|Houston Stereotactic Concepts
About the Scientific Director
|Dr. Philip L. Gildenberg received a B.A. degree in Physiology from the University
of Pennsylvania in 1955, his M.D. and an M.S. in Neurophysiology from Temple
University Medical School in Philadelphia, Pennsylvania in 1959 followed by a
Ph.D. in Neurophysiology from Temple University in 1970.
• Director of the Houston Stereotactic Concepts;
• Clinical Professor of Surgery (Neurosurgery) at Baylor College of Medicine,
Clinical Professor of Radiation Oncology at Baylor College of Medicine; and
• Medical Director of Restoration Robotics, a company devoted to robotic hair transplantation surgery.
|Dr. Gildenberg retired from the clinical practice of neurosurgery in October, 2001.
He is the Past-President of the American Society for Stereotactic Functional Neurosurgery and is the Past-President of
the World Society for Stereotactic and Functional Neurosurgery. Dr. Gildenberg has had the privilege of participating
as a visiting professor at more than 30 medical institutions worldwide.
|A world-recognized authority in minimally invasive neurosurgery, Dr. Gildenberg has
designed several techniques to facilitate biopsy and resection of brain tumors. He holds several patents concerning (1)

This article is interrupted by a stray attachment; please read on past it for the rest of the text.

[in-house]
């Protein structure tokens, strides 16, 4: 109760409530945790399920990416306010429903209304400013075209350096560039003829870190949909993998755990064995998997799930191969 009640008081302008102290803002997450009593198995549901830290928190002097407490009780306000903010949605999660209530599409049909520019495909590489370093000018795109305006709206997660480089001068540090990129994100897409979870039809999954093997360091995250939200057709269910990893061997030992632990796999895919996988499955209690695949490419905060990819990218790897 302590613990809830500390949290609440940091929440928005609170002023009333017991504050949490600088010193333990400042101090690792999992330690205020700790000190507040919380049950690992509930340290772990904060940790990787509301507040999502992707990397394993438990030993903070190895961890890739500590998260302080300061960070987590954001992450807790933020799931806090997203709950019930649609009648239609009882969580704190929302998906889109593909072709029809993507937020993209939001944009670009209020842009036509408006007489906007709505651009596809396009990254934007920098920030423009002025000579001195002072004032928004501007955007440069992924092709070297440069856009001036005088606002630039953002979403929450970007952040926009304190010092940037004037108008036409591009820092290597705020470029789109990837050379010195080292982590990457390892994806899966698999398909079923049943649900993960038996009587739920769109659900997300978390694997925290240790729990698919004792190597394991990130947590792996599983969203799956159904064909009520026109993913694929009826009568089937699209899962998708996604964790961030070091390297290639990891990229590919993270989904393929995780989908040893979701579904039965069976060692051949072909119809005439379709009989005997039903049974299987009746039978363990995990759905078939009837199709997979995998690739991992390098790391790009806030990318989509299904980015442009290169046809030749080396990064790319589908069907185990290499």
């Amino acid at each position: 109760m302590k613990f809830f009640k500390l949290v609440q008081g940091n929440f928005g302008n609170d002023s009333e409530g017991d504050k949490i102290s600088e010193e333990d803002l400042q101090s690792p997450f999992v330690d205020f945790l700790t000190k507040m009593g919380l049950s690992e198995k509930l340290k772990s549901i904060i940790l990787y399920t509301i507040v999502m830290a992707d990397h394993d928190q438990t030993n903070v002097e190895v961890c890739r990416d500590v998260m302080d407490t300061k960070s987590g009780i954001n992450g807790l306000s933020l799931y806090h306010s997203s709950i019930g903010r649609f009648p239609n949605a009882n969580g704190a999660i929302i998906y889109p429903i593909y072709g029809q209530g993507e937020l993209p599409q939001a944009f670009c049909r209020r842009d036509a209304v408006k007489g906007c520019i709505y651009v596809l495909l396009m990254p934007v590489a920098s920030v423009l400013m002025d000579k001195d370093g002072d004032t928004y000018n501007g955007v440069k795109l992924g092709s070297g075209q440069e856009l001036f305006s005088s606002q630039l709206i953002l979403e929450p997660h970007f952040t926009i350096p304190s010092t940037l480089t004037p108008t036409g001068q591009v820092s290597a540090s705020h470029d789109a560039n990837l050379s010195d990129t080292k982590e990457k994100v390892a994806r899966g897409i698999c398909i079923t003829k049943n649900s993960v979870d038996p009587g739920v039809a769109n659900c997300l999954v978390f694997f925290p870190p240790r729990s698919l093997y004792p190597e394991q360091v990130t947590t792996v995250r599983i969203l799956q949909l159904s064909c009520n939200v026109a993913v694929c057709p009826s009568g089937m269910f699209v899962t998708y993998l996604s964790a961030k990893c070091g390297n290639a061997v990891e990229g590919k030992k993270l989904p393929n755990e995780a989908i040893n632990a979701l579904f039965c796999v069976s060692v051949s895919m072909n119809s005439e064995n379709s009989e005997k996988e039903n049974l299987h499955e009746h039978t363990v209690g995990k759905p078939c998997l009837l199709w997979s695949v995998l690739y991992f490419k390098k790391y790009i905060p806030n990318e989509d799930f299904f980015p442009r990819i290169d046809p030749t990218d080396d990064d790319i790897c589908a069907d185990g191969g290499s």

a means of using CT scanning to measure cerebral blood flow, (2) several devices for correlating coordinate systems
between various types of stereotactic apparatus, (3) a system to guide the neurosurgeon in resection of brain tumors by
presenting a virtual reality view, integrating a video image of the operating field with a computer generated picture of
the brain tumor derive from a CT or MRI scan, (4) the use of an audible to guide the surgeon in brain tumor surgery,
and (5) a system to use stereotactic techniques in robotic cosmetic surgery, and has several additional patents pending
concerning semi-robotic suturing.
In addition, he has written extensively in the field of functional neurosurgery, that is, surgery for movement disorders